There is only one effective way to get children actively involved with speech and motor Apraxia, and this is by engaging them in fun speech therapy activities. However, before you even begin to help your child with language articulation activities, you have to be in the right frame of mind.
It would be counter-productive if you are stressed, impatient, and thinking of other things at the same time. Thus, for the language activities to work out well between you and your child learn to set aside a specific time that’s just for this purpose. Make it a date between you and your child and treat the time as special bonding hour that will create beautiful memories for you and your child.
Here are some fun language therapy activities that you can start under the supervision of a qualified therapist, and then branch out on your own at home. Remember what the purpose for the language activities are, focus on that, and not just having fun. Also do not be a stickler for how long your child should be doing the activity, otherwise it becomes a chore instead, and he will not be motivated to do it again.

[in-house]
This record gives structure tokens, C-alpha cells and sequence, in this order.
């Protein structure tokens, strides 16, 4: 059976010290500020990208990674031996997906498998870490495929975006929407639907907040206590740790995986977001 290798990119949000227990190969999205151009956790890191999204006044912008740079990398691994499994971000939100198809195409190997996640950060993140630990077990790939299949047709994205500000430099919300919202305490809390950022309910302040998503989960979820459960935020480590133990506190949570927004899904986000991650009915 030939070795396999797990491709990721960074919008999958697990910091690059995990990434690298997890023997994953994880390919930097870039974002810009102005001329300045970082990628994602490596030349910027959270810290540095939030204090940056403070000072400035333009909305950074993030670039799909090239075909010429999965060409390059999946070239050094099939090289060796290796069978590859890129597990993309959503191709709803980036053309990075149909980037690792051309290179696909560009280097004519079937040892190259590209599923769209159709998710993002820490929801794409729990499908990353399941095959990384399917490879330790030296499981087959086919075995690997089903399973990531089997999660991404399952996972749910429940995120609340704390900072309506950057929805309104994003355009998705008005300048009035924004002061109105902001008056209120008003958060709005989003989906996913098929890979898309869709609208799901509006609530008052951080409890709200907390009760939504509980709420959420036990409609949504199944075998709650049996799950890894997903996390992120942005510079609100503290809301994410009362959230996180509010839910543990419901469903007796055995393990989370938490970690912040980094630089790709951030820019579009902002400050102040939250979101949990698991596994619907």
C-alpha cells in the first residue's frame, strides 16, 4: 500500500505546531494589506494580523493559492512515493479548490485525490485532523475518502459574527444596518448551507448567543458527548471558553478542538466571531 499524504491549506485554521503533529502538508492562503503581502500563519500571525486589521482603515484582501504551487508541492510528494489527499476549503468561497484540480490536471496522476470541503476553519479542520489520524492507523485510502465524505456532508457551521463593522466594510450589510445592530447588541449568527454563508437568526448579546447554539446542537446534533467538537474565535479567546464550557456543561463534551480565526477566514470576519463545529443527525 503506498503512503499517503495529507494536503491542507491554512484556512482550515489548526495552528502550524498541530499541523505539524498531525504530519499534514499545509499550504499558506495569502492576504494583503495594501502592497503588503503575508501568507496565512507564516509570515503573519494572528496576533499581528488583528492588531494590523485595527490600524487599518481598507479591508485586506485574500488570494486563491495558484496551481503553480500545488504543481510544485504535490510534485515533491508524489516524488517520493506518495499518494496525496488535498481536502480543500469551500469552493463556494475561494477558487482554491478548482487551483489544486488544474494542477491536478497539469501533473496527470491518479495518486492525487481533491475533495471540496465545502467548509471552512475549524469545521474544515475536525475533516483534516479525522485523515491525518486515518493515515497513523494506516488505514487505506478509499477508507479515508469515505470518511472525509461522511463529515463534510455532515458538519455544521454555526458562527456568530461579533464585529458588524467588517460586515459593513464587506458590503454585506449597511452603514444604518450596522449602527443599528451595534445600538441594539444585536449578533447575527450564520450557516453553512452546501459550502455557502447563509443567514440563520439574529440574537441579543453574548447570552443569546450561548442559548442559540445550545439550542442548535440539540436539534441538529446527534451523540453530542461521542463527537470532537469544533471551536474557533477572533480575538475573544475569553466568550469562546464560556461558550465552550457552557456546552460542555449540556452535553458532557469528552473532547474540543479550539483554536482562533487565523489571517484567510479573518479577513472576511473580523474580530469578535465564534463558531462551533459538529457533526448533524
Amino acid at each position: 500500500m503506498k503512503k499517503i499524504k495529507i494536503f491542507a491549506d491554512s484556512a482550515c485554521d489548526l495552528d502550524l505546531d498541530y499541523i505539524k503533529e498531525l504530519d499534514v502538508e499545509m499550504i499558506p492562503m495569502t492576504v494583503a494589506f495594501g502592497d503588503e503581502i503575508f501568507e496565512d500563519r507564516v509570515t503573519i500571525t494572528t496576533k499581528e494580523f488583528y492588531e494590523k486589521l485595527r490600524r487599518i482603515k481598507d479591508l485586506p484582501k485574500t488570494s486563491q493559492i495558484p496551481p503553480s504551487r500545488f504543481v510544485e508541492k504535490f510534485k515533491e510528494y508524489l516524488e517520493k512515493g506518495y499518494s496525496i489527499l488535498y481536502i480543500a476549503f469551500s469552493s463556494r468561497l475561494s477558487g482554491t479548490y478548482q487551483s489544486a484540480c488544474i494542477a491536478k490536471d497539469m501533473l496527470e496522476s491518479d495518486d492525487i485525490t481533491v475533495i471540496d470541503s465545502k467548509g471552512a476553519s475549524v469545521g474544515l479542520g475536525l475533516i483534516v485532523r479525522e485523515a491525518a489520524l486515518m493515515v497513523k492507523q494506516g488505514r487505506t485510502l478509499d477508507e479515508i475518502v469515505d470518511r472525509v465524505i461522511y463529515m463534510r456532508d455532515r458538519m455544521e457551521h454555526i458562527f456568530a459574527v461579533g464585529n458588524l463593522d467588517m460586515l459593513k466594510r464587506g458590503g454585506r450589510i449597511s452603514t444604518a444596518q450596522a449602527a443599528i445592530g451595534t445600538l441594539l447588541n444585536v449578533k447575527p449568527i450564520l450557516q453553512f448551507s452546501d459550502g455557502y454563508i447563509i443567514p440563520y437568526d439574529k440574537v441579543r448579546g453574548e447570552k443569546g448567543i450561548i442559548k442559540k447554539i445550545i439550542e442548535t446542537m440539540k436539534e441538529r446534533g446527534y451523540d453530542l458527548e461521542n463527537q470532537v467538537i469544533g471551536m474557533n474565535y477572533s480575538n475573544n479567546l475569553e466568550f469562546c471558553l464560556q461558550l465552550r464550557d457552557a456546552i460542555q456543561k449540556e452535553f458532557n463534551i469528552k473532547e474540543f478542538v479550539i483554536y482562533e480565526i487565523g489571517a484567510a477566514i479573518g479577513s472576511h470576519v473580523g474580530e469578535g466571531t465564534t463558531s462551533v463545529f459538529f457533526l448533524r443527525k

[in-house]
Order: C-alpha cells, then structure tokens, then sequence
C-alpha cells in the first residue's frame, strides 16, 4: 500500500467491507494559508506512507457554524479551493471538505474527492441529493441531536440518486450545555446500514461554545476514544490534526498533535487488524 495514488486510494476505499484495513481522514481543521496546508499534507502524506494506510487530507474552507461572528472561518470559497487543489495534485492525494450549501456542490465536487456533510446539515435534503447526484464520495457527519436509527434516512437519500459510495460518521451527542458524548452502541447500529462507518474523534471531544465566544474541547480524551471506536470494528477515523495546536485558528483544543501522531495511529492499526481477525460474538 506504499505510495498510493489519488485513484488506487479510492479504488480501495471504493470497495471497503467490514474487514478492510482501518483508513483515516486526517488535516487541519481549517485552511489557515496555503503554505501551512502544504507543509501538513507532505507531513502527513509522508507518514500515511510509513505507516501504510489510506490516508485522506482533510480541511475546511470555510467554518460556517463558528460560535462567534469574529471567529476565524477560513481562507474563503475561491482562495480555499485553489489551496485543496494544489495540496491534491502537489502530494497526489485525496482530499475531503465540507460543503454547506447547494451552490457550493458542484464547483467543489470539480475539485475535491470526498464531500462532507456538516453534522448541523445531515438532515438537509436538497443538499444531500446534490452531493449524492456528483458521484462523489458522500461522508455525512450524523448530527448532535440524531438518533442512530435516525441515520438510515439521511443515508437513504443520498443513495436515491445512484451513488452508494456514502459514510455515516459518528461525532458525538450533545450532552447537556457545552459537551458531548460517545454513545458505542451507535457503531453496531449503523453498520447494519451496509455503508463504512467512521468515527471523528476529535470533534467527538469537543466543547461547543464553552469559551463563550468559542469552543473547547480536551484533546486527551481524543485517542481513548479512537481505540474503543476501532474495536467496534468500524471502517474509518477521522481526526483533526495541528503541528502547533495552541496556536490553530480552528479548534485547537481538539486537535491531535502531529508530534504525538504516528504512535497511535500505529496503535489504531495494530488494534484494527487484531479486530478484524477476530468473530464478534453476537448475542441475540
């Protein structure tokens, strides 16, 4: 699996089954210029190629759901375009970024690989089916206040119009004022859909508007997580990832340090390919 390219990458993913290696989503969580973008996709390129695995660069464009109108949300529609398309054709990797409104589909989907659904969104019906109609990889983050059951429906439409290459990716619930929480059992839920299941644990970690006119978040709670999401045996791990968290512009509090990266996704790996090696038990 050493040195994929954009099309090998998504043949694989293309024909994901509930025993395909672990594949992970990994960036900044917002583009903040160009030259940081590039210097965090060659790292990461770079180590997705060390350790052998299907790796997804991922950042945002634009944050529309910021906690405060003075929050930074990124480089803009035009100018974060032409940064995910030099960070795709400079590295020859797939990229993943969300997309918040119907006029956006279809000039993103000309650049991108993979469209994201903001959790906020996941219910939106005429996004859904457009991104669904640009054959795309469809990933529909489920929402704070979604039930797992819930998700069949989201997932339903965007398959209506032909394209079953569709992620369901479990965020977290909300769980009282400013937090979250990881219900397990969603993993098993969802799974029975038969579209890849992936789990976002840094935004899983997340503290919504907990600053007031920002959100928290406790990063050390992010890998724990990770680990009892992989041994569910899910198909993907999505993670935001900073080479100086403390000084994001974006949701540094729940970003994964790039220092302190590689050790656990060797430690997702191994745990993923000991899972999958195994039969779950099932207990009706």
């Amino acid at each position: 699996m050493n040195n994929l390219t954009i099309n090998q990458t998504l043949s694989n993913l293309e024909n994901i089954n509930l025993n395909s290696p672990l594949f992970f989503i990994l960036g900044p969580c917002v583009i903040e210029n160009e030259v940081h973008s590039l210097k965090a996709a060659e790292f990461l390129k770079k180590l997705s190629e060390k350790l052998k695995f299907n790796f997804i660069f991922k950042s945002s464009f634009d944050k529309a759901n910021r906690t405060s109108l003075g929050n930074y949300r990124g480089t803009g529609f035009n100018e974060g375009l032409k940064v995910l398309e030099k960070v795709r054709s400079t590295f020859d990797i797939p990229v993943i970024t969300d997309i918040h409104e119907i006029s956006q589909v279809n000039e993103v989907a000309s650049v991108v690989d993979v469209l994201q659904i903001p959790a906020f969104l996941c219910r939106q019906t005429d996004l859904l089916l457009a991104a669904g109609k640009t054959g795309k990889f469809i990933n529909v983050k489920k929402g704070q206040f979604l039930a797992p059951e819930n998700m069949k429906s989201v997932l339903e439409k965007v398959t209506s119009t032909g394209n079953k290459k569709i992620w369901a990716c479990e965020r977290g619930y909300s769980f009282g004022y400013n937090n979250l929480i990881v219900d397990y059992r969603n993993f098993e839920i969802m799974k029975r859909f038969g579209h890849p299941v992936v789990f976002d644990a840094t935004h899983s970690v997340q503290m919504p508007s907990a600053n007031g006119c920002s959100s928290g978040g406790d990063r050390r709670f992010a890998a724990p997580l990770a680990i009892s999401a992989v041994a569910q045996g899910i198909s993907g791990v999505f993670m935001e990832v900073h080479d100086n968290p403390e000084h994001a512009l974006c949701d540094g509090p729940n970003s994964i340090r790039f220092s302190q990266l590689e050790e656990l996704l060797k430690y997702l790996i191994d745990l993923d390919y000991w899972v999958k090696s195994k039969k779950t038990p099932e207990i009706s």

Speech Therapy Activities Part 1
Using PECS or Picture Exchange Communications System uses pictures as an alternative way of communicating with your child. Naturally, you will need some practice with this because for a child, a picture of a sandwich could mean he’s hungry but not necessarily for a sandwich.
You can go around the house tagging items with a picture and the word spelled out. Eventually, from practice, your child will recognize the word and not just the picture. By then you can take away the pictures and just have word tags.
Speech Therapy Activities Part 2
Use of music to teach pacing and pauses between words. The music therapy is a great way to introduce sounds and how they can be used. It works in conjunction with language therapy activities in many instances because of its universal appeal. There are special CDs for young children with Apraxia that you can buy as part of your language therapy activities at home.
With singing, children with Apraxia can enjoy speech therapy activities by learning how to elongate their vowels.
Speech Therapy Activities Part 3
Why not play Go Fish or the Memory Game using cards as your game tools. Cards are very good as part of your speech therapy activities as well as in helping develop dexterity and hand-eye coordination. These are just 3 language therapy activities that you can do without special tools. It will not work though if you do it a couple of times a month.
There has to be some form of schedule, 5 to 10 minutes a day, to make it work.